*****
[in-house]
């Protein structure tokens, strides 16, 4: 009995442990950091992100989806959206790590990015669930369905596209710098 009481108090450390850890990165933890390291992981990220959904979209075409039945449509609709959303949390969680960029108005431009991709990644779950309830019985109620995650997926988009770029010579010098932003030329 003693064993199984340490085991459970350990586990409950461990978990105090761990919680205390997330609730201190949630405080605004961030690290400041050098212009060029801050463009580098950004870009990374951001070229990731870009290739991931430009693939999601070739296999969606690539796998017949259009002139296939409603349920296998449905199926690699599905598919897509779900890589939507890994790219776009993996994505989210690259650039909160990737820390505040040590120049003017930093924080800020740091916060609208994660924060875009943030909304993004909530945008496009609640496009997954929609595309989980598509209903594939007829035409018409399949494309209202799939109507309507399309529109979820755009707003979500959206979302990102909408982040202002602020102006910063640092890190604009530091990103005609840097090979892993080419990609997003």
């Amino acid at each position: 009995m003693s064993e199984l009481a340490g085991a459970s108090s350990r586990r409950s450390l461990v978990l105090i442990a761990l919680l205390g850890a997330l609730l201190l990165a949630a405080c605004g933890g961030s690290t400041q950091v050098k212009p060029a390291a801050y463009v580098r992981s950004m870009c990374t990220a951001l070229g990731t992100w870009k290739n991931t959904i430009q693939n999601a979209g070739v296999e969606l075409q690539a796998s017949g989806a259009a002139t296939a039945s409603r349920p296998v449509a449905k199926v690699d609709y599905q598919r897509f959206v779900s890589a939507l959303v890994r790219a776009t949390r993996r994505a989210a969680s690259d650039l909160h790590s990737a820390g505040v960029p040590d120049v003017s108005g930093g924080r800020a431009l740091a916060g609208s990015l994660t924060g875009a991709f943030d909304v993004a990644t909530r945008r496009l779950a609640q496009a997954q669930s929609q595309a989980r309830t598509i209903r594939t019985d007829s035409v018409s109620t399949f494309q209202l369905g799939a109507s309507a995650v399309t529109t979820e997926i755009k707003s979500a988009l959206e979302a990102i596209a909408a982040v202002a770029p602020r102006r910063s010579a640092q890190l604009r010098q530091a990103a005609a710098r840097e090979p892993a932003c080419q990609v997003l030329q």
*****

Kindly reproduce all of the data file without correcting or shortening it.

[in-house]
């Protein structure tokens, strides 16, 4: 009995442990950091992100989806959206790590990015669930369905596209710098 009481108090450390850890990165933890390291992981990220959904979209075409039945449509609709959303949390969680960029108005431009991709990644779950309830019985109620995650997926988009770029010579010098932003030329 003693064993199984340490085991459970350990586990409950461990978990105090761990919680205390997330609730201190949630405080605004961030690290400041050098212009060029801050463009580098950004870009990374951001070229990731870009290739991931430009693939999601070739296999969606690539796998017949259009002139296939409603349920296998449905199926690699599905598919897509779900890589939507890994790219776009993996994505989210690259650039909160990737820390505040040590120049003017930093924080800020740091916060609208994660924060875009943030909304993004909530945008496009609640496009997954929609595309989980598509209903594939007829035409018409399949494309209202799939109507309507399309529109979820755009707003979500959206979302990102909408982040202002602020102006910063640092890190604009530091990103005609840097090979892993080419990609997003």
């Amino acid at each position: 009995m003693s064993e199984l009481a340490g085991a459970s108090s350990r586990r409950s450390l461990v978990l105090i442990a761990l919680l205390g850890a997330l609730l201190l990165a949630a405080c605004g933890g961030s690290t400041q950091v050098k212009p060029a390291a801050y463009v580098r992981s950004m870009c990374t990220a951001l070229g990731t992100w870009k290739n991931t959904i430009q693939n999601a979209g070739v296999e969606l075409q690539a796998s017949g989806a259009a002139t296939a039945s409603r349920p296998v449509a449905k199926v690699d609709y599905q598919r897509f959206v779900s890589a939507l959303v890994r790219a776009t949390r993996r994505a989210a969680s690259d650039l909160h790590s990737a820390g505040v960029p040590d120049v003017s108005g930093g924080r800020a431009l740091a916060g609208s990015l994660t924060g875009a991709f943030d909304v993004a990644t909530r945008r496009l779950a609640q496009a997954q669930s929609q595309a989980r309830t598509i209903r594939t019985d007829s035409v018409s109620t399949f494309q209202l369905g799939a109507s309507a995650v399309t529109t979820e997926i755009k707003s979500a988009l959206e979302a990102i596209a909408a982040v202002a770029p602020r102006r910063s010579a640092q890190l604009r010098q530091a990103a005609a710098r840097e090979p892993a932003c080419q990609v997003l030329q």